such as knowing how to draw well or compose mellifluous music. it cannot be taken away from you (except through mental incapacitation). Quinn 1992. Moving from PM to SPM . alongside the ability to coordinate diverse production skills and integrate multiple technology streams to create scarce. for example when we are called upon to show diplomacy or judgement.from Hamel and Prahalad (1990) who saw core competencies and capabilities as the key to competitive advantage. Once you have this knowledge. With some types of tacit knowledge. Drucker 1991. firm specific assets and resources. It pays particular attention to the internal “soft” side of the organization recognising that what is required for sustainable competitive advantage is less to do with analytical skills than with effective leadership. Hence tacit knowledge is a more powerful source of sustainable competitive advantage than is explicit knowledge. All such attributes make such knowledge a highly valuable resource and in organisations. such as knowing how to ride a bicycle. much amplified and extended by later theorists and practitioners. transfer and integrate that tacit knowledge within and throughout the organisation (Grant and Spender 1996). remain at the heart of the strategic management paradigm. In contrast to strategic planning. With other types. procedures and protocols. or captured in standards. or have to cope with novel and unique situations. Tacit knowledge tends to be unspoken. Nonaka 1991). Strategic Management These ideas. hard to articulate and often taken for granted. adept cultural. The organization’s role is to access. This knowledge is akin to the more general term knowhow. political and people skills. because it is very hard to imitate and to transfer from one person to another or from one organisation to another. The importance of knowledge for the firm’s competitive advantage is now a central tenet of the strategic management paradigm (Winter 1987. Reich 1991. we are often unaware that we have it until we actually need it. which can be written down in manuals and files. Toffler 1990. strategic management recognizes the problematic nature of strategy formulation and implementation. Underpinning each of these skills and resources is a particular sort of learning or knowledge called tacit knowledge that is of critical importance. we do not know where the knowledge comes from. a capacity to manage complexity.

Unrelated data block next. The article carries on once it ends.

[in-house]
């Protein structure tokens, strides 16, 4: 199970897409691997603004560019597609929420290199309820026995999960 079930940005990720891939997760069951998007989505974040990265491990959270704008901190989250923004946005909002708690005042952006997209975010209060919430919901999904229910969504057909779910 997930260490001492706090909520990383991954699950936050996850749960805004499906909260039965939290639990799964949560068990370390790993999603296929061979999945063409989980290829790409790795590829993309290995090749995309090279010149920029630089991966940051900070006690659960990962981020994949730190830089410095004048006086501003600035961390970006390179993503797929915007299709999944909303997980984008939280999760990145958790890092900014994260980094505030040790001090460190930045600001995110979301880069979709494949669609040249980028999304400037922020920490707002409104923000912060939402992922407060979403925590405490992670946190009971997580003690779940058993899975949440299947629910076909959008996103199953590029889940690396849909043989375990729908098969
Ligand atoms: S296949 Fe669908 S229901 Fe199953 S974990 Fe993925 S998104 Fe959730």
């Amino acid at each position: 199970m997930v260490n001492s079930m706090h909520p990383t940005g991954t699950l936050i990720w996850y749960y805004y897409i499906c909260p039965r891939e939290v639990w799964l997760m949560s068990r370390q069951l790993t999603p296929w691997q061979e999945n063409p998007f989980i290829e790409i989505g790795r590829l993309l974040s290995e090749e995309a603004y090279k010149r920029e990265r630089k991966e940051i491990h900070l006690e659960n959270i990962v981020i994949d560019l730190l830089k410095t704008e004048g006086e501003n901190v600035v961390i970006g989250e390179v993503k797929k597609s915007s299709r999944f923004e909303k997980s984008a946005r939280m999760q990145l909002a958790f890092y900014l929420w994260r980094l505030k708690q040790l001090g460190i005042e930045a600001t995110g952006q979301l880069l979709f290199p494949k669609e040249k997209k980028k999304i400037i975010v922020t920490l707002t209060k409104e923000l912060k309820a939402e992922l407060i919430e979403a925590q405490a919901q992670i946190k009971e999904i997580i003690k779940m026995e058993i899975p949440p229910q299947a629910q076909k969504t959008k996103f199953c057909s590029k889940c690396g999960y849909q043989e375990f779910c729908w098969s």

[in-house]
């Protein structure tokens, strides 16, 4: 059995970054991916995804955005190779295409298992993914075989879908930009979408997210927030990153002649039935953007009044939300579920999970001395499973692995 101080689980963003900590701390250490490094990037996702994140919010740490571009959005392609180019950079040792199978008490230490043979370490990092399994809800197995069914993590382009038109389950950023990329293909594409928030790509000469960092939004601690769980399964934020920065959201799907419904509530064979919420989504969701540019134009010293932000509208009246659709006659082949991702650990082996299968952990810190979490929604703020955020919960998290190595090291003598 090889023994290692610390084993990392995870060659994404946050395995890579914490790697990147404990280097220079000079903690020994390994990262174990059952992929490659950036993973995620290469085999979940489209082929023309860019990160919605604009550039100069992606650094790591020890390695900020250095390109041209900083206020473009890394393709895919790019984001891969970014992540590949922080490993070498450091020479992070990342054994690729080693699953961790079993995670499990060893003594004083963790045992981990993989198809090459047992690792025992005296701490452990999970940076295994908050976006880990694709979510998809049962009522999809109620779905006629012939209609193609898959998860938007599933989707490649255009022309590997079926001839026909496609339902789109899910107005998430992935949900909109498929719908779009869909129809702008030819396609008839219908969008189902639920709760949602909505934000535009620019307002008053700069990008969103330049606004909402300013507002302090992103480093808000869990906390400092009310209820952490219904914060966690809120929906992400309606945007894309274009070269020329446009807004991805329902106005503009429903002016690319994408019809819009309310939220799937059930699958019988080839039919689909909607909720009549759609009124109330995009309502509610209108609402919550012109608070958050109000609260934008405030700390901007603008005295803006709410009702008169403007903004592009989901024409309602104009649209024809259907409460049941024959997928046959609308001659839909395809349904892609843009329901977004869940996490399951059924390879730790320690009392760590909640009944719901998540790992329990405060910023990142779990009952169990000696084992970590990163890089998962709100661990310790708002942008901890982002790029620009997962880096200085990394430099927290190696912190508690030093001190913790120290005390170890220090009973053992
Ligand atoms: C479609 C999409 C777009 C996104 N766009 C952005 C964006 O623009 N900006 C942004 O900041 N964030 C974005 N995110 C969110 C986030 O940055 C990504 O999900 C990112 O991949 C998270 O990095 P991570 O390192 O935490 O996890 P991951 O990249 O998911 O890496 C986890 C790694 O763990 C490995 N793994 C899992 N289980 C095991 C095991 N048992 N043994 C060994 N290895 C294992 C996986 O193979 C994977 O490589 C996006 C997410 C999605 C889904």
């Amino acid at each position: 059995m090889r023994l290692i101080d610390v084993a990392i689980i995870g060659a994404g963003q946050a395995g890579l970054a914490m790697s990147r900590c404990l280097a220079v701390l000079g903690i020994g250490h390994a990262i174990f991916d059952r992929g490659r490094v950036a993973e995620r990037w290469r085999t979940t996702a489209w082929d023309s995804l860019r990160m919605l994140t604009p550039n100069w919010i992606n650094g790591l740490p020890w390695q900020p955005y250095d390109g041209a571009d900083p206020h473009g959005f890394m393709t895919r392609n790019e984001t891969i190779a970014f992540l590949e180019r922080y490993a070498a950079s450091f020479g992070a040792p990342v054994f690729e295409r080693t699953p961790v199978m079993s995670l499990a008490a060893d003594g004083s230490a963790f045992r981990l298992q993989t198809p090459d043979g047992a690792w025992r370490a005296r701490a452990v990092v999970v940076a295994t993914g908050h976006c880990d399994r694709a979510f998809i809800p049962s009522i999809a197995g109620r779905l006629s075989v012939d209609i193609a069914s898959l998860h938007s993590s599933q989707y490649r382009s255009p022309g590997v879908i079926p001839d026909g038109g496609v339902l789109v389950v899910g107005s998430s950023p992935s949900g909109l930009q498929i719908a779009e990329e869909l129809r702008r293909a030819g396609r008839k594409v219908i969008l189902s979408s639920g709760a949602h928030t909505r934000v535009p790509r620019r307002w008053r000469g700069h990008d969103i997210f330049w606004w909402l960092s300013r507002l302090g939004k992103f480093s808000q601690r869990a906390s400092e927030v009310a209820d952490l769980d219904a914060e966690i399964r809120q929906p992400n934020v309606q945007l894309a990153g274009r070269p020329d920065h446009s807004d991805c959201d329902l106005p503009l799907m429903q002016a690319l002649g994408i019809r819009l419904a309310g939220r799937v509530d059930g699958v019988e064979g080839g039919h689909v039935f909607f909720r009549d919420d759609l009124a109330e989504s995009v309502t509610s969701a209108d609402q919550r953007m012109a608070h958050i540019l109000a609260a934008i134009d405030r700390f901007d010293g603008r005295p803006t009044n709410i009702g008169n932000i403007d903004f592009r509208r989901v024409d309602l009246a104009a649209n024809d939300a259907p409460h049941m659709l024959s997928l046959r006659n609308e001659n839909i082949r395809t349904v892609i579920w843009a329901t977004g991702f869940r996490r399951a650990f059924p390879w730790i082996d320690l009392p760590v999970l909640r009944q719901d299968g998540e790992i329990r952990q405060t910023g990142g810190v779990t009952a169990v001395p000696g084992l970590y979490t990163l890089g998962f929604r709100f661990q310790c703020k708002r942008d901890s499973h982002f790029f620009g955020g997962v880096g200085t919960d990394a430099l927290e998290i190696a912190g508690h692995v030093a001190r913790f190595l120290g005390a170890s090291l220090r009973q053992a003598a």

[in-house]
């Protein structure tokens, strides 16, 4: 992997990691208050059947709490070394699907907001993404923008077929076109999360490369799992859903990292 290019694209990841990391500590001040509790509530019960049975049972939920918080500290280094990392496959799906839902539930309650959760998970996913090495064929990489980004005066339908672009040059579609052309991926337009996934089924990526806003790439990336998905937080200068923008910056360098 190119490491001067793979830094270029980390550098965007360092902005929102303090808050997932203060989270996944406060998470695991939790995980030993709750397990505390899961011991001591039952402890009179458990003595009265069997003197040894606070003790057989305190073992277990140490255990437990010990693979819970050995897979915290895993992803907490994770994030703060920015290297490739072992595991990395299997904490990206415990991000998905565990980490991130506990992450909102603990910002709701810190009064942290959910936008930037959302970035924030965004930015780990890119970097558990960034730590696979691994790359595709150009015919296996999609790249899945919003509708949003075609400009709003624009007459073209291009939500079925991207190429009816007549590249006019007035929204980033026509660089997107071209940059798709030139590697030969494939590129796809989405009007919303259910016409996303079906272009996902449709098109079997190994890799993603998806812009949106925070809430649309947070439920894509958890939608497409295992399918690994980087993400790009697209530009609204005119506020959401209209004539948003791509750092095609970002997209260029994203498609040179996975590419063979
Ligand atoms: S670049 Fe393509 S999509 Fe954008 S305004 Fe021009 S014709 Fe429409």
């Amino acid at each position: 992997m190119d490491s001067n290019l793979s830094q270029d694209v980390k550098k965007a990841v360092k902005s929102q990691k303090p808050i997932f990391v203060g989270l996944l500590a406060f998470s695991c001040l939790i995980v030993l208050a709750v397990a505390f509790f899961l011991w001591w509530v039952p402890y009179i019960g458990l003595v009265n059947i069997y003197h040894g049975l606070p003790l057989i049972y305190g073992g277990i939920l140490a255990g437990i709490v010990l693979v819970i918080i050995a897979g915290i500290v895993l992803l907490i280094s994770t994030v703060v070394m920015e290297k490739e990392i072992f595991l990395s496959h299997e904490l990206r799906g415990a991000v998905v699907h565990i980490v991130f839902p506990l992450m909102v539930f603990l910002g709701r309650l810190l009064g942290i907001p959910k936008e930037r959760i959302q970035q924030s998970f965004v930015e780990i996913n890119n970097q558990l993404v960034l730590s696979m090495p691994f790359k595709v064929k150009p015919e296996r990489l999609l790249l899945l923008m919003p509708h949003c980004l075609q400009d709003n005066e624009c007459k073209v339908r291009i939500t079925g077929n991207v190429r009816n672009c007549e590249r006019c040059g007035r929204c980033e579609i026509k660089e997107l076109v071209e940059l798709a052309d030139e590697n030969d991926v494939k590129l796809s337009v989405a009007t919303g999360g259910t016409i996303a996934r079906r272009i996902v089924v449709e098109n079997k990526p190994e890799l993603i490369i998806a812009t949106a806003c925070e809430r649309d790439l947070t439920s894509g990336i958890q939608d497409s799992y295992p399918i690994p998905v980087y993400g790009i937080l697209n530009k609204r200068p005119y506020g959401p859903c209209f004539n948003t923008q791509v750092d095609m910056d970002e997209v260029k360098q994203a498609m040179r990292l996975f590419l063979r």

Sparrow 2000). Spender and others. these talents have not been afforded due recognition in the project management literature. They are particularly good at managing relationships across organisational functions and boundaries to break through organisation inertia and bureaucracy. energy. adaptability. And their organisations recognise and support them as stars. the knowledge management process referred to above by Grant. We have called them star project leaders because in a very real sense they act as stars. Interestingly. it has become evident that in those few organisations where project management has become a source of superior performance. This agenda is clearly easier said than done. giving them greater latitude and exposure. excellent project management leaders have created a lasting competitive edge. self-awareness. decisiveness. and leveraging their capabilities across the organisation. open closed doors and persuade others to action above and beyond the call of duty. empathy and interpersonal skills. two features as key: the first is having senior project leaders who display a willingness to bend the rules and on occasion take maverick action to get things done. diverges from the rule bound approach typical of much project management.This panoply of competitive advantage. we do have some examples of organisations that have transformed their project management capability into a strategic asset? From work done at the Institute of Project Management in Dublin over a twelve year period. As Turner and Muller (2005:59) have aptly observed: “the literature on project success factors has largely ignored the impact of the project manager and his or her leadership style and competence on project success… [This] is in direct contrast to the general management literature which . standardised approach to project management. which postulates that the leadership style of the manager has a direct and measurable impact on the performance of the organisation or business. Fortunately. To better . We see in such organisations.” While the omission of the attributes and importance of the project leader may be excused in formulations which privilege a rule based. these project leaders tend to display a high level of what is now termed emotional intelligence: (Dulewicz and Herbert 1998. lustre and brilliance to the project management process. In these companies. resilience. V & Higgs. M (2000). namely : sensitivity. These attributes allow them to retain the loyalty of their team comrades. no such laxity is permissible when we come to consider strategic project management with its focus on difference and scarce resources – leadership possibly being the scarcest of all resources. They are unique and they frequently add. Surprisingly. Dulewicz. social awareness. strategic capabilities. and tacit knowledge management constitute the new lens through which we should envisage Strategic Project Management.